DSM-5 defines psychotic disorders as abnormalities in 1 or more of 5 domains: delusions, hallucinations, disorganized thinking, grossly disorganized or abnormal motor behavior, and negative symptoms. The current psychiatric nosology does not recognize postpartum psychosis as a distinct disorder. DSM-IV-TR allowed clinicians to apply the “with postpartum onset” specifier to brief psychotic disorder or to a current or most recent major depressive, manic, or mixed episode with psychotic features in MDD or bipolar disorder, if onset occurred within 4 weeks postpartum.
In preparation for DSM-5, evidence of the onset of symptoms in postpartum disorders was examined. Study findings suggest that 50% of major depressive episodes that present postpartum actually began during pregnancy. For this reason, the specifier “with postpartum onset” for depressive and bipolar disorders was replaced with the specifier “with peripartum onset” in DSM-5. The “with peripartum onset” specifier is applied if onset of mood symptoms occurs during pregnancy or within the 4 weeks following delivery. Thus, patients with postpartum psychosis with onset within 4 weeks after delivery could receive a diagnosis of current or most recent manic or depressed episode with psychotic features in depressive or bipolar and related disorders with the specifier “with peripartum onset.”
Alternatively, if a woman with postpartum psychosis meets criteria for a brief psychotic disorder, DSM-5 suggests adding the specifier “with postpartum onset” if onset is during pregnancy or within 4 weeks postpartum. Many clinicians had hoped that the postpartum or peripartum specifier would be extended to 6 months after delivery in DSM-5, since clinical experience suggests that many mood and psychotic episodes present beyond 1 month postpartum. Unfortunately, there was a paucity of evidence to support 6 months.
The prevalence of postpartum psychosis in the general population is 0.1% to 0.2%, which is significantly lower than the prevalence of postpartum blues (50% to 75%) and postpartum depression (10% to 13%).1 Postpartum psychosis is one of the rarest psychiatric disorders, yet it is almost always considered a psychiatric emergency because of the rapid onset of severe maternal symptoms and the potential for a catastrophic outcome, such as infanticide or suicide.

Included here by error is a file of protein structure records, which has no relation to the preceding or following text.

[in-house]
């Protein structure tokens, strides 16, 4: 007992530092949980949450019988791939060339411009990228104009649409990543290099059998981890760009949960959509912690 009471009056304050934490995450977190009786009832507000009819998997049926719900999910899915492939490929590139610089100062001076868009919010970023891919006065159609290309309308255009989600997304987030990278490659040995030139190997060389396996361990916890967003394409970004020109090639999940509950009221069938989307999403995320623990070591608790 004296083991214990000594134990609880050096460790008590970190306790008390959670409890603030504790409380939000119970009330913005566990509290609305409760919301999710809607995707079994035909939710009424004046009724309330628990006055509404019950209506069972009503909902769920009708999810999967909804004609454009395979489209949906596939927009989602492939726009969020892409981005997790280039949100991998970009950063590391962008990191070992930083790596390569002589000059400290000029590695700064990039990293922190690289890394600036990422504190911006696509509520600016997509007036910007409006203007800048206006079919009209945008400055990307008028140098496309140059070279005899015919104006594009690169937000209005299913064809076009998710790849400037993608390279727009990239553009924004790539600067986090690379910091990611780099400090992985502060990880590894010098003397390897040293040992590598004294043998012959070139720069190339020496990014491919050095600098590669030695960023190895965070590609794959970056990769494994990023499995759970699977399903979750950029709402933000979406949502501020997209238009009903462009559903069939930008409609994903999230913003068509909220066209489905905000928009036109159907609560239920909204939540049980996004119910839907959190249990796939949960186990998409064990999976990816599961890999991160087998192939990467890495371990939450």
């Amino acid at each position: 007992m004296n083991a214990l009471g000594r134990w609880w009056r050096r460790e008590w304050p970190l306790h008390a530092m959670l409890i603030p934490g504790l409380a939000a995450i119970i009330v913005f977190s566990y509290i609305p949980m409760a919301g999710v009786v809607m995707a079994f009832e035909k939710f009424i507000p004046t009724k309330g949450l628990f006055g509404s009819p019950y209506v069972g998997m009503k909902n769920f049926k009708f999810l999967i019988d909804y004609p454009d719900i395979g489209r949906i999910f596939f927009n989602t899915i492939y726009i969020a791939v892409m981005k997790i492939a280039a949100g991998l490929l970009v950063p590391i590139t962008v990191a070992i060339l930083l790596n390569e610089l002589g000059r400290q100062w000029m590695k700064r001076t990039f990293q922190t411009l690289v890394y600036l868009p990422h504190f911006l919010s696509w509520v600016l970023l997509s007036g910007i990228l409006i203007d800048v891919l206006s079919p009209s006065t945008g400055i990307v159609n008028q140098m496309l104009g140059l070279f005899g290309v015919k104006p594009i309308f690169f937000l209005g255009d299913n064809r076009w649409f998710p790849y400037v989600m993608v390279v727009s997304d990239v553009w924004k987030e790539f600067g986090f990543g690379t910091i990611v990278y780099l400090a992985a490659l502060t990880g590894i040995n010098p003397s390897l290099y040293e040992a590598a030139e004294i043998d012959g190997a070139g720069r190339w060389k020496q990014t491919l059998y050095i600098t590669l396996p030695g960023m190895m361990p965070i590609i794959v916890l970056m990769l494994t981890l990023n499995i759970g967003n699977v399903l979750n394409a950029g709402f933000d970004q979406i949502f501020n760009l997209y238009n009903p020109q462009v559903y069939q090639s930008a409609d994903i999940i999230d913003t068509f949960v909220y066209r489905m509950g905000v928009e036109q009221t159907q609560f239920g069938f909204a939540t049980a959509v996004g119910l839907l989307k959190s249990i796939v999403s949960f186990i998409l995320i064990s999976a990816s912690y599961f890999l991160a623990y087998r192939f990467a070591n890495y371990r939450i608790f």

Postpartum psychosis is the presentation of a psychotic disorder, such as schizophrenia, in 3.4% of women.2 However, women with known schizophrenia have a 25% risk of puerperal exacerbation.1 Postpartum psychosis occurs in 20% to 30% of women with known bipolar disorder.3 Moreover, in women with bipolar disorder and a family history of postpartum psychosis in a first-degree relative, the rate of postpartum psychosis is almost twice that of women with bipolar disorder without such a history (74% versus 30%).3
Cross-sectional studies have reported an association of psychiatric, social, and obstetric variables with the onset of the syndrome (Table 1).2,4 Once a woman has had an episode of postpartum psychosis, the risk of recurrence after a subsequent pregnancy can exceed 50%.5 Depressive episodes may follow the acute psychotic symptoms in many women with postpartum psychosis, and 26% of women with postpartum psychosis who received pharmacotherapy remain symptomatic 1 year after delivery.5 Studies have suggested that postpartum psychosis may be a variant of bipolar disorder and that hormonal and other physiological changes in the perinatal period may play an important role in its development. The strong link between postpartum psychosis and bipolar disorder is suggested by evidence of clinical presentation, longitudinal course, and family history.6
After delivering a healthy baby by caesarean section, Ms A went home on postpartum day 4. Two days later, her husband called her physician because he was worried about her: she had been acting “strange” since coming home from the hospital; she worried about the baby’s well-being and was constantly asking her husband if the baby was OK. She became agitated and delusional, and her husband brought her to the emergency room. On first evaluation, Ms A was disorganized and extremely agitated; she was unable to focus on her current presentation or even acknowledge that she had recently delivered a baby.
The pregnancy had been planned, and there had been no complications. She had no personal psychiatric history, but the history revealed that her mother suffered from depression and that she had family members who had psychiatric issues, but details were unknown.
Dr Monzon is Clinical Assistant Professor of Psychiatry and Human Behavior and Medicine at Alpert Medical School of Brown University in Providence, RI; she is a psychiatrist in Women’s Behavioral Medicine at the Women’s Medicine Collaborative at Miriam Hospital in Providence, RI. Dr Lanza di Scalea is a PGY-3 resident in the department of psychiatry and human behavior at the Alpert Medical School of Brown University. Dr Pearlstein is Associate Professor of Psychiatry and Human Behavior and Medicine at the Alpert Medical School of Brown University; she is also the Director of Women’s Behavioral Medicine, Women’s Medicine Collaborative at Miriam Hospital. The authors report no conflicts of interest concerning the subject matter of this article.
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